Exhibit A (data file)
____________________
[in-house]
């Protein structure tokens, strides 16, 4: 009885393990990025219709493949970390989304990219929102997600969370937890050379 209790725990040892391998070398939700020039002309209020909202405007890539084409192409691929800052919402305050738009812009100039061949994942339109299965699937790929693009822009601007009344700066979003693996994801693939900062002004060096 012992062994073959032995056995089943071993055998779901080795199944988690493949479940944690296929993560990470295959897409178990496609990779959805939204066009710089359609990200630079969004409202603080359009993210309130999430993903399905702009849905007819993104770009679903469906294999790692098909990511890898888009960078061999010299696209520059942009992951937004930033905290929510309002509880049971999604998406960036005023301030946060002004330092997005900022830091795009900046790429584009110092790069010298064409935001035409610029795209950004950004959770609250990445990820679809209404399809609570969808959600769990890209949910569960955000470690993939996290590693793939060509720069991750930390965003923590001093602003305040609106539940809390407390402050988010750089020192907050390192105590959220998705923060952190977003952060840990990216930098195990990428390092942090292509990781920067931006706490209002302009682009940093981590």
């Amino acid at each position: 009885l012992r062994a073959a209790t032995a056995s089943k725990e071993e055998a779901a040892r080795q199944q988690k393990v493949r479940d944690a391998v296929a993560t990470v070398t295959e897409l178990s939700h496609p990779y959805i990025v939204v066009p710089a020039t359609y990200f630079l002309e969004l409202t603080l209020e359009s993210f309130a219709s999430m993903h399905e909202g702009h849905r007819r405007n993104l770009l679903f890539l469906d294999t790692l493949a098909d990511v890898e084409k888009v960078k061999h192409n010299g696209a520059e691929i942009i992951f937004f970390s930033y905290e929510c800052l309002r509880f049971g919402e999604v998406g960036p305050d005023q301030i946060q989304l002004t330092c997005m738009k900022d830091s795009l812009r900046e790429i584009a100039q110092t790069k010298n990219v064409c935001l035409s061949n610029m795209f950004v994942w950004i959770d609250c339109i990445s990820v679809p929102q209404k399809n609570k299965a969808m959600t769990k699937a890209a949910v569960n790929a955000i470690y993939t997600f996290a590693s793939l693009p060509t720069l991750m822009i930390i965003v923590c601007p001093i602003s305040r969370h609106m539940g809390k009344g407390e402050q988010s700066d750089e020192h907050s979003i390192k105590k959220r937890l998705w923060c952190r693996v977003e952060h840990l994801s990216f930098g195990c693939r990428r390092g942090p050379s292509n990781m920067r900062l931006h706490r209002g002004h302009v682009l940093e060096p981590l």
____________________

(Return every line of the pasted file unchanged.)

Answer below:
[in-house]
């Protein structure tokens, strides 16, 4: 009885393990990025219709493949970390989304990219929102997600969370937890050379 209790725990040892391998070398939700020039002309209020909202405007890539084409192409691929800052919402305050738009812009100039061949994942339109299965699937790929693009822009601007009344700066979003693996994801693939900062002004060096 012992062994073959032995056995089943071993055998779901080795199944988690493949479940944690296929993560990470295959897409178990496609990779959805939204066009710089359609990200630079969004409202603080359009993210309130999430993903399905702009849905007819993104770009679903469906294999790692098909990511890898888009960078061999010299696209520059942009992951937004930033905290929510309002509880049971999604998406960036005023301030946060002004330092997005900022830091795009900046790429584009110092790069010298064409935001035409610029795209950004950004959770609250990445990820679809209404399809609570969808959600769990890209949910569960955000470690993939996290590693793939060509720069991750930390965003923590001093602003305040609106539940809390407390402050988010750089020192907050390192105590959220998705923060952190977003952060840990990216930098195990990428390092942090292509990781920067931006706490209002302009682009940093981590």
């Amino acid at each position: 009885l012992r062994a073959a209790t032995a056995s089943k725990e071993e055998a779901a040892r080795q199944q988690k393990v493949r479940d944690a391998v296929a993560t990470v070398t295959e897409l178990s939700h496609p990779y959805i990025v939204v066009p710089a020039t359609y990200f630079l002309e969004l409202t603080l209020e359009s993210f309130a219709s999430m993903h399905e909202g702009h849905r007819r405007n993104l770009l679903f890539l469906d294999t790692l493949a098909d990511v890898e084409k888009v960078k061999h192409n010299g696209a520059e691929i942009i992951f937004f970390s930033y905290e929510c800052l309002r509880f049971g919402e999604v998406g960036p305050d005023q301030i946060q989304l002004t330092c997005m738009k900022d830091s795009l812009r900046e790429i584009a100039q110092t790069k010298n990219v064409c935001l035409s061949n610029m795209f950004v994942w950004i959770d609250c339109i990445s990820v679809p929102q209404k399809n609570k299965a969808m959600t769990k699937a890209a949910v569960n790929a955000i470690y993939t997600f996290a590693s793939l693009p060509t720069l991750m822009i930390i965003v923590c601007p001093i602003s305040r969370h609106m539940g809390k009344g407390e402050q988010s700066d750089e020192h907050s979003i390192k105590k959220r937890l998705w923060c952190r693996v977003e952060h840990l994801s990216f930098g195990c693939r990428r390092g942090p050379s292509n990781m920067r900062l931006h706490r209002g002004h302009v682009l940093e060096p981590l």